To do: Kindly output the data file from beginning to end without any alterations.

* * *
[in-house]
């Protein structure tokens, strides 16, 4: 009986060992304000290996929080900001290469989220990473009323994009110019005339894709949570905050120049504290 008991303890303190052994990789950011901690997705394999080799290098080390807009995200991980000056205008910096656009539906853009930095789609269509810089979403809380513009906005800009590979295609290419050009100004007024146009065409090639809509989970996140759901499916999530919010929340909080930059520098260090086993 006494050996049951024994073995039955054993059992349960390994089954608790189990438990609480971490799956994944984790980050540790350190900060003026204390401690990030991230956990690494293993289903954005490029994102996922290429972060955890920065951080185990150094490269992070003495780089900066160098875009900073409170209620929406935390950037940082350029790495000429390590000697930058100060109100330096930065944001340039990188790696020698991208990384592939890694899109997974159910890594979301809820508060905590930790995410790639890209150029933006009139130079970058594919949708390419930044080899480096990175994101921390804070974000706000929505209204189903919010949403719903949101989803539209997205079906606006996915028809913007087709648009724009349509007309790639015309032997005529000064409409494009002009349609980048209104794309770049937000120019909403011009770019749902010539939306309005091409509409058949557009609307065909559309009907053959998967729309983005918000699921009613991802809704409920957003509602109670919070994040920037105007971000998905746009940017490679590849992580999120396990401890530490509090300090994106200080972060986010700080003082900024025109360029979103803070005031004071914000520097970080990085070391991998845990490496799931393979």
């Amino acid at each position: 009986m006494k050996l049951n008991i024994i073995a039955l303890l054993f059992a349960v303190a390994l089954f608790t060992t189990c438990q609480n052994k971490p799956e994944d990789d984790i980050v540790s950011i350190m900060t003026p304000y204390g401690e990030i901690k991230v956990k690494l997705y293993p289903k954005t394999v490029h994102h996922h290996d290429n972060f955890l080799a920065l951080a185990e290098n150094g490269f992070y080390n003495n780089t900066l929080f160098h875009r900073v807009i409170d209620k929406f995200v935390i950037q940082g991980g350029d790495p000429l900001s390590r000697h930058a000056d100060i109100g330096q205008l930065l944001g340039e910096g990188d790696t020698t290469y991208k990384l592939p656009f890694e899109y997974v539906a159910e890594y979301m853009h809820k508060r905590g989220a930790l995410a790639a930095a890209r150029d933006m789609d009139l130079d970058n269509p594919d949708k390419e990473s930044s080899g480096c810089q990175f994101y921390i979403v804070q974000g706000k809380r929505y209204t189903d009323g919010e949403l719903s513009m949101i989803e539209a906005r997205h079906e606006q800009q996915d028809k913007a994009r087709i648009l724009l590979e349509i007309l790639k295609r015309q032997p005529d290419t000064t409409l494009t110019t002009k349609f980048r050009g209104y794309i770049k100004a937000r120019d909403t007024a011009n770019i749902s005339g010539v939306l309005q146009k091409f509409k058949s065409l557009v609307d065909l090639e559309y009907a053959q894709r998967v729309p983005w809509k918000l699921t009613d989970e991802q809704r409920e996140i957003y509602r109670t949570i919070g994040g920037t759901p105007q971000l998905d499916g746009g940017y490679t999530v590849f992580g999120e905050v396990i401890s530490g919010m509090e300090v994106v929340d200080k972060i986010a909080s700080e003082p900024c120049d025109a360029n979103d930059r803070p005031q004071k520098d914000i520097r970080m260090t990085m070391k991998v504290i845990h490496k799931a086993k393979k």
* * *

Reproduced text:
[in-house]
């Protein structure tokens, strides 16, 4: 009986060992304000290996929080900001290469989220990473009323994009110019005339894709949570905050120049504290 008991303890303190052994990789950011901690997705394999080799290098080390807009995200991980000056205008910096656009539906853009930095789609269509810089979403809380513009906005800009590979295609290419050009100004007024146009065409090639809509989970996140759901499916999530919010929340909080930059520098260090086993 006494050996049951024994073995039955054993059992349960390994089954608790189990438990609480971490799956994944984790980050540790350190900060003026204390401690990030991230956990690494293993289903954005490029994102996922290429972060955890920065951080185990150094490269992070003495780089900066160098875009900073409170209620929406935390950037940082350029790495000429390590000697930058100060109100330096930065944001340039990188790696020698991208990384592939890694899109997974159910890594979301809820508060905590930790995410790639890209150029933006009139130079970058594919949708390419930044080899480096990175994101921390804070974000706000929505209204189903919010949403719903949101989803539209997205079906606006996915028809913007087709648009724009349509007309790639015309032997005529000064409409494009002009349609980048209104794309770049937000120019909403011009770019749902010539939306309005091409509409058949557009609307065909559309009907053959998967729309983005918000699921009613991802809704409920957003509602109670919070994040920037105007971000998905746009940017490679590849992580999120396990401890530490509090300090994106200080972060986010700080003082900024025109360029979103803070005031004071914000520097970080990085070391991998845990490496799931393979």
């Amino acid at each position: 009986m006494k050996l049951n008991i024994i073995a039955l303890l054993f059992a349960v303190a390994l089954f608790t060992t189990c438990q609480n052994k971490p799956e994944d990789d984790i980050v540790s950011i350190m900060t003026p304000y204390g401690e990030i901690k991230v956990k690494l997705y293993p289903k954005t394999v490029h994102h996922h290996d290429n972060f955890l080799a920065l951080a185990e290098n150094g490269f992070y080390n003495n780089t900066l929080f160098h875009r900073v807009i409170d209620k929406f995200v935390i950037q940082g991980g350029d790495p000429l900001s390590r000697h930058a000056d100060i109100g330096q205008l930065l944001g340039e910096g990188d790696t020698t290469y991208k990384l592939p656009f890694e899109y997974v539906a159910e890594y979301m853009h809820k508060r905590g989220a930790l995410a790639a930095a890209r150029d933006m789609d009139l130079d970058n269509p594919d949708k390419e990473s930044s080899g480096c810089q990175f994101y921390i979403v804070q974000g706000k809380r929505y209204t189903d009323g919010e949403l719903s513009m949101i989803e539209a906005r997205h079906e606006q800009q996915d028809k913007a994009r087709i648009l724009l590979e349509i007309l790639k295609r015309q032997p005529d290419t000064t409409l494009t110019t002009k349609f980048r050009g209104y794309i770049k100004a937000r120019d909403t007024a011009n770019i749902s005339g010539v939306l309005q146009k091409f509409k058949s065409l557009v609307d065909l090639e559309y009907a053959q894709r998967v729309p983005w809509k918000l699921t009613d989970e991802q809704r409920e996140i957003y509602r109670t949570i919070g994040g920037t759901p105007q971000l998905d499916g746009g940017y490679t999530v590849f992580g999120e905050v396990i401890s530490g919010m509090e300090v994106v929340d200080k972060i986010a909080s700080e003082p900024c120049d025109a360029n979103d930059r803070p005031q004071k520098d914000i520097r970080m260090t990085m070391k991998v504290i845990h490496k799931a086993k393979k």